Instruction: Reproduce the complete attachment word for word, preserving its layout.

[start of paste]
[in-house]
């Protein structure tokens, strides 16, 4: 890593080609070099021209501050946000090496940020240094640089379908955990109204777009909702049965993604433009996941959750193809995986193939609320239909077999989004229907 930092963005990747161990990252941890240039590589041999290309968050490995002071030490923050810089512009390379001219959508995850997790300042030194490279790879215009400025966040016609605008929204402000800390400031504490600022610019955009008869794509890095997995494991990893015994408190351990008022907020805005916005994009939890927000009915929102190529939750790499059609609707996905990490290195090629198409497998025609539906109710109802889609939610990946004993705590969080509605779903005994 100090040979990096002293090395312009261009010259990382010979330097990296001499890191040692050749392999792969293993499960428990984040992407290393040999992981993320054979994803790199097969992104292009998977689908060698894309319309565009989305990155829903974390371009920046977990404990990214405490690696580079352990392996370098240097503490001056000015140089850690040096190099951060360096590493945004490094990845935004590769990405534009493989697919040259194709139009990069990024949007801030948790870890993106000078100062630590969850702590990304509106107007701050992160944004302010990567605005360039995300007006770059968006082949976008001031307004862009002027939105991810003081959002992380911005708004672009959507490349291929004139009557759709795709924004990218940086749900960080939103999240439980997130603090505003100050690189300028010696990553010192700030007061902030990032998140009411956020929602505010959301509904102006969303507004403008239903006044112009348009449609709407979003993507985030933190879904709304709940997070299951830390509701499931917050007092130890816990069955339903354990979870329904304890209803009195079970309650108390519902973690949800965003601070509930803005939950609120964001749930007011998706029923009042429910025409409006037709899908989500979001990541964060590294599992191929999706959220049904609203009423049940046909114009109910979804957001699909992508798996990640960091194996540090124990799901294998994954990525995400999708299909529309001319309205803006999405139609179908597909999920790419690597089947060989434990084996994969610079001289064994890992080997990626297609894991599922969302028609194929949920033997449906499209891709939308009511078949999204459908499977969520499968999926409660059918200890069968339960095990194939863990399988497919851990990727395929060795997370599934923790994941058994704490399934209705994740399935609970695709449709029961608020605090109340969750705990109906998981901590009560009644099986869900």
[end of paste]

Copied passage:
[in-house]
């Protein structure tokens, strides 16, 4: 890593080609070099021209501050946000090496940020240094640089379908955990109204777009909702049965993604433009996941959750193809995986193939609320239909077999989004229907 930092963005990747161990990252941890240039590589041999290309968050490995002071030490923050810089512009390379001219959508995850997790300042030194490279790879215009400025966040016609605008929204402000800390400031504490600022610019955009008869794509890095997995494991990893015994408190351990008022907020805005916005994009939890927000009915929102190529939750790499059609609707996905990490290195090629198409497998025609539906109710109802889609939610990946004993705590969080509605779903005994 100090040979990096002293090395312009261009010259990382010979330097990296001499890191040692050749392999792969293993499960428990984040992407290393040999992981993320054979994803790199097969992104292009998977689908060698894309319309565009989305990155829903974390371009920046977990404990990214405490690696580079352990392996370098240097503490001056000015140089850690040096190099951060360096590493945004490094990845935004590769990405534009493989697919040259194709139009990069990024949007801030948790870890993106000078100062630590969850702590990304509106107007701050992160944004302010990567605005360039995300007006770059968006082949976008001031307004862009002027939105991810003081959002992380911005708004672009959507490349291929004139009557759709795709924004990218940086749900960080939103999240439980997130603090505003100050690189300028010696990553010192700030007061902030990032998140009411956020929602505010959301509904102006969303507004403008239903006044112009348009449609709407979003993507985030933190879904709304709940997070299951830390509701499931917050007092130890816990069955339903354990979870329904304890209803009195079970309650108390519902973690949800965003601070509930803005939950609120964001749930007011998706029923009042429910025409409006037709899908989500979001990541964060590294599992191929999706959220049904609203009423049940046909114009109910979804957001699909992508798996990640960091194996540090124990799901294998994954990525995400999708299909529309001319309205803006999405139609179908597909999920790419690597089947060989434990084996994969610079001289064994890992080997990626297609894991599922969302028609194929949920033997449906499209891709939308009511078949999204459908499977969520499968999926409660059918200890069968339960095990194939863990399988497919851990990727395929060795997370599934923790994941058994704490399934209705994740399935609970695709449709029961608020605090109340969750705990109906998981901590009560009644099986869900």